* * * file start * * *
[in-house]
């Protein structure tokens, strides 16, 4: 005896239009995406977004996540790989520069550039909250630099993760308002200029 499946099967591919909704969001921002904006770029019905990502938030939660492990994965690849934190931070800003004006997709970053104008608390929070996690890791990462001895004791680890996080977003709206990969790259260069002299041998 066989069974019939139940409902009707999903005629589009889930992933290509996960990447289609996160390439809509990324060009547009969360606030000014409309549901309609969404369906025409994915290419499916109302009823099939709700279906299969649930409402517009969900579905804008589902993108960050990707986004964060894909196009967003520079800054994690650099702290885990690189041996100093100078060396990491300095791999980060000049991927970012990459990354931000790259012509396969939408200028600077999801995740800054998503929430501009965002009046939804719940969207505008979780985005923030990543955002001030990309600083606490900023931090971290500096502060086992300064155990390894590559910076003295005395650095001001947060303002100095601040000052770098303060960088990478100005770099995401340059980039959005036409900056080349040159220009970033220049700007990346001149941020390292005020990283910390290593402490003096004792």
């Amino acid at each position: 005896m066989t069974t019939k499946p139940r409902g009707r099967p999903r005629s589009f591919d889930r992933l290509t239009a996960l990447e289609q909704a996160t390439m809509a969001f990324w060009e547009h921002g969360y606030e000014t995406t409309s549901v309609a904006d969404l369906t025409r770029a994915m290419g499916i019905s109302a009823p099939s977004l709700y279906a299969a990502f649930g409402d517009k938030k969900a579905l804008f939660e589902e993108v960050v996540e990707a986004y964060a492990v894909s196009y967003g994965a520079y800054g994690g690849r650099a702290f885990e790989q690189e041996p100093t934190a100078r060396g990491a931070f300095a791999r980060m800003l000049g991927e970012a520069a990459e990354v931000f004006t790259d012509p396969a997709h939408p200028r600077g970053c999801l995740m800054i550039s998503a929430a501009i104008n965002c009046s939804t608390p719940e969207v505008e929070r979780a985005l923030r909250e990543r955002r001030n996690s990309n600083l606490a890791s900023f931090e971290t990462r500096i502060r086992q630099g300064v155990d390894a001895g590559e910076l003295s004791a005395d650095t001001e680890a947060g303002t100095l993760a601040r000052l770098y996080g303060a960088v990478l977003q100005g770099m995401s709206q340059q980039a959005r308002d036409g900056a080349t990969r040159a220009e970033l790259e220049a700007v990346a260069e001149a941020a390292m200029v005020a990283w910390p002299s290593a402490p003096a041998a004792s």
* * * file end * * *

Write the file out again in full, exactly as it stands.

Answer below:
[in-house]
């Protein structure tokens, strides 16, 4: 005896239009995406977004996540790989520069550039909250630099993760308002200029 499946099967591919909704969001921002904006770029019905990502938030939660492990994965690849934190931070800003004006997709970053104008608390929070996690890791990462001895004791680890996080977003709206990969790259260069002299041998 066989069974019939139940409902009707999903005629589009889930992933290509996960990447289609996160390439809509990324060009547009969360606030000014409309549901309609969404369906025409994915290419499916109302009823099939709700279906299969649930409402517009969900579905804008589902993108960050990707986004964060894909196009967003520079800054994690650099702290885990690189041996100093100078060396990491300095791999980060000049991927970012990459990354931000790259012509396969939408200028600077999801995740800054998503929430501009965002009046939804719940969207505008979780985005923030990543955002001030990309600083606490900023931090971290500096502060086992300064155990390894590559910076003295005395650095001001947060303002100095601040000052770098303060960088990478100005770099995401340059980039959005036409900056080349040159220009970033220049700007990346001149941020390292005020990283910390290593402490003096004792």
């Amino acid at each position: 005896m066989t069974t019939k499946p139940r409902g009707r099967p999903r005629s589009f591919d889930r992933l290509t239009a996960l990447e289609q909704a996160t390439m809509a969001f990324w060009e547009h921002g969360y606030e000014t995406t409309s549901v309609a904006d969404l369906t025409r770029a994915m290419g499916i019905s109302a009823p099939s977004l709700y279906a299969a990502f649930g409402d517009k938030k969900a579905l804008f939660e589902e993108v960050v996540e990707a986004y964060a492990v894909s196009y967003g994965a520079y800054g994690g690849r650099a702290f885990e790989q690189e041996p100093t934190a100078r060396g990491a931070f300095a791999r980060m800003l000049g991927e970012a520069a990459e990354v931000f004006t790259d012509p396969a997709h939408p200028r600077g970053c999801l995740m800054i550039s998503a929430a501009i104008n965002c009046s939804t608390p719940e969207v505008e929070r979780a985005l923030r909250e990543r955002r001030n996690s990309n600083l606490a890791s900023f931090e971290t990462r500096i502060r086992q630099g300064v155990d390894a001895g590559e910076l003295s004791a005395d650095t001001e680890a947060g303002t100095l993760a601040r000052l770098y996080g303060a960088v990478l977003q100005g770099m995401s709206q340059q980039a959005r308002d036409g900056a080349t990969r040159a220009e970033l790259e220049a700007v990346a260069e001149a941020a390292m200029v005020a990283w910390p002299s290593a402490p003096a041998a004792s």